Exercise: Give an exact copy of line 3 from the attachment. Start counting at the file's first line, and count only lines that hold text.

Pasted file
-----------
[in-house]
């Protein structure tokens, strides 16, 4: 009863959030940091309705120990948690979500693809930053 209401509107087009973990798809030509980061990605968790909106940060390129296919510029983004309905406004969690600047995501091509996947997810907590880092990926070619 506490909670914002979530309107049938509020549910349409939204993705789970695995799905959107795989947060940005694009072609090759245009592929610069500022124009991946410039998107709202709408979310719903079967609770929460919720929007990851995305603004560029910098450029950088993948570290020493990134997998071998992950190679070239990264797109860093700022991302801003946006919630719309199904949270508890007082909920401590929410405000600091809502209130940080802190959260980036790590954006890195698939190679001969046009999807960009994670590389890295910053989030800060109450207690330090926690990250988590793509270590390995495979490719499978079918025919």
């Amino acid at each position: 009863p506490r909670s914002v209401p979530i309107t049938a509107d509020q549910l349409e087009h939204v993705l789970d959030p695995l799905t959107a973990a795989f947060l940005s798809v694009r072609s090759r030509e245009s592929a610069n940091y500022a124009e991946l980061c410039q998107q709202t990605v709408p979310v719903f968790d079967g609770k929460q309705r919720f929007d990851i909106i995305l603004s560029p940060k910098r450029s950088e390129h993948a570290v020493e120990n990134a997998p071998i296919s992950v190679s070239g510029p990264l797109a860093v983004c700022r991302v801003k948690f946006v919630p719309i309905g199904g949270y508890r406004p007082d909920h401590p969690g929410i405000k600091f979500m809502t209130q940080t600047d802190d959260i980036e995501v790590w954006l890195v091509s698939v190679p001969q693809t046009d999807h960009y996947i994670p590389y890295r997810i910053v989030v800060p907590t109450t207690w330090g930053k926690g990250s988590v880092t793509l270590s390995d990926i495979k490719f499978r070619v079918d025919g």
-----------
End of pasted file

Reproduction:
């Amino acid at each position: 009863p506490r909670s914002v209401p979530i309107t049938a509107d509020q549910l349409e087009h939204v993705l789970d959030p695995l799905t959107a973990a795989f947060l940005s798809v694009r072609s090759r030509e245009s592929a610069n940091y500022a124009e991946l980061c410039q998107q709202t990605v709408p979310v719903f968790d079967g609770k929460q309705r919720f929007d990851i909106i995305l603004s560029p940060k910098r450029s950088e390129h993948a570290v020493e120990n990134a997998p071998i296919s992950v190679s070239g510029p990264l797109a860093v983004c700022r991302v801003k948690f946006v919630p719309i309905g199904g949270y508890r406004p007082d909920h401590p969690g929410i405000k600091f979500m809502t209130q940080t600047d802190d959260i980036e995501v790590w954006l890195v091509s698939v190679p001969q693809t046009d999807h960009y996947i994670p590389y890295r997810i910053v989030v800060p907590t109450t207690w330090g930053k926690g990250s988590v880092t793509l270590s390995d990926i495979k490719f499978r070619v079918d025919g």